I started to lose it…

I thought to myself, “okay, well maybe I should cut my losses,” so I decided I would just refresh Windows. Keep in mind, there are no System Restore points, no going back to a previous build, all of my options were looking to be exhausted at this point. I actually threw up my hands at one point and decided that if I couldn’t keep my installed programs, I could at least keep my files, so I chose to reinstall Windows keeping my previous files. It failed. Apparently that requires booting straight into Windows at some point, and since I could only manually boot via UEFI, it was either booting straight back into Windows thinking nothing had happened, or I was having to boot to the recovery USB, which also thought nothing had happened, leaving me right where I started. So I started freaking out. At this point, I was just wanting to be back where I started with a messed up trackpad, but I had managed to wedge myself into a tight spot.

Where the hell do I go from here?

If you have read this far, you are either laughing at my stupidity, or you have found yourself in the same situation and exhausted all of your options. And yes, I tried multiple USBs, and yes they were USB2 and not USB3, and for the love of God, I tried every possible version of the following:

bootrec /fixmbr
bootrec /fixboot
bootrec /scanos
bootrec /rebuildbcd

I even tried “The Nuclear Holocaust Method” from, which is an excellent resource if you’re in a similar (yet not as horrible) situation.

Taking a step back

I have a tendency to overthink things and come up with very complicated solutions to solve simple problems, because I am so often met with complicated problems that require complicated solutions. This happens with a lot of engineers, that we tend to automatically jump to complicated conclusions instead of trying to work from the ground up. So I decided to take a step back from the situation and think outside the box, leaning on my previous teachings from old IT wizards and masters, who taught me that you have to try and think of the simplest solutions first before you decide to go and make things complicated.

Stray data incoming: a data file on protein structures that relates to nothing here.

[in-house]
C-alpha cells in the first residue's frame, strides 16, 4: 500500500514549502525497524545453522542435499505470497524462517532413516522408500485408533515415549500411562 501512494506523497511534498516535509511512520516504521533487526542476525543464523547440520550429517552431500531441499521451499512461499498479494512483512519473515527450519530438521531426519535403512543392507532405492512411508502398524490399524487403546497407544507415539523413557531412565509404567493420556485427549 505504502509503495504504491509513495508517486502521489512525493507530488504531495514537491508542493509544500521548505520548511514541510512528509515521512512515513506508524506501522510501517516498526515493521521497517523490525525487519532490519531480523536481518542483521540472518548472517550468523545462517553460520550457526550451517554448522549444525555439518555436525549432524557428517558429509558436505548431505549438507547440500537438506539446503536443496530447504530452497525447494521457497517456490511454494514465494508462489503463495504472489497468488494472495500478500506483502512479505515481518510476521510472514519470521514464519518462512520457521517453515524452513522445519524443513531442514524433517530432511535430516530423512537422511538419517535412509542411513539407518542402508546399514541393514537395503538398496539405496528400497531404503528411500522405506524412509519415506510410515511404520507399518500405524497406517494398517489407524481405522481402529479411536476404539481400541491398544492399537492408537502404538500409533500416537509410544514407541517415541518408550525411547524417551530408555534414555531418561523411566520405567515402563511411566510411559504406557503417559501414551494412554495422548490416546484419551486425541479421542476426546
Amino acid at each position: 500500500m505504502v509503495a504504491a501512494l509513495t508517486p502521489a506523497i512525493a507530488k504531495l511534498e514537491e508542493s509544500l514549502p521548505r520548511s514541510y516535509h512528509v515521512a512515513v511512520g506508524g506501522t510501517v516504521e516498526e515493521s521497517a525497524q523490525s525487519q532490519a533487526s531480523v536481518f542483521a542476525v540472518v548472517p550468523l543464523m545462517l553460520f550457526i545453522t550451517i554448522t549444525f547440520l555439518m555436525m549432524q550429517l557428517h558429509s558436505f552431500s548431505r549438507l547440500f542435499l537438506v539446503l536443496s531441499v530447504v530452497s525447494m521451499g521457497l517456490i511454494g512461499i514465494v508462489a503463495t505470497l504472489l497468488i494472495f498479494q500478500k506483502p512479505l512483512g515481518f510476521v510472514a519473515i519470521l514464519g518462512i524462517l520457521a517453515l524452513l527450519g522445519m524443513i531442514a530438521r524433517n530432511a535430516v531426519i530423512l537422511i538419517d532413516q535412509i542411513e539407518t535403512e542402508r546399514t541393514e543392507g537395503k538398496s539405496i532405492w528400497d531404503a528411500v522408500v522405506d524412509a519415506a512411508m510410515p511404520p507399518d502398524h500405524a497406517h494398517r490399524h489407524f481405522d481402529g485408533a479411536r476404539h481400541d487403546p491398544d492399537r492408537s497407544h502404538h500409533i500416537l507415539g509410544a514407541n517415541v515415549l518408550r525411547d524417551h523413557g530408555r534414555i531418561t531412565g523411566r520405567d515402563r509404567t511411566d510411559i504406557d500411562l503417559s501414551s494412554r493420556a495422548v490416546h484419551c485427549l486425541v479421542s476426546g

So I thought to myself…okay, everything I need for this damn Windows installation is located on the C:\ drive. The system files, the registry, all of the complicated shit that makes Windows work is there…so theoretically, shouldn’t it be possible to copy the entire contents of the C:\ drive to replace the C:\ drive on a different computer?

Well, kids…YES. It is indeed possible, because that’s exactly what I did, and while I did it to copy the OS to a new laptop, I did it again to the old computer just to make sure it would work for this tutorial — and you can do the exact same thing in order to get your shit working again within a few hours, and here’s how to do it: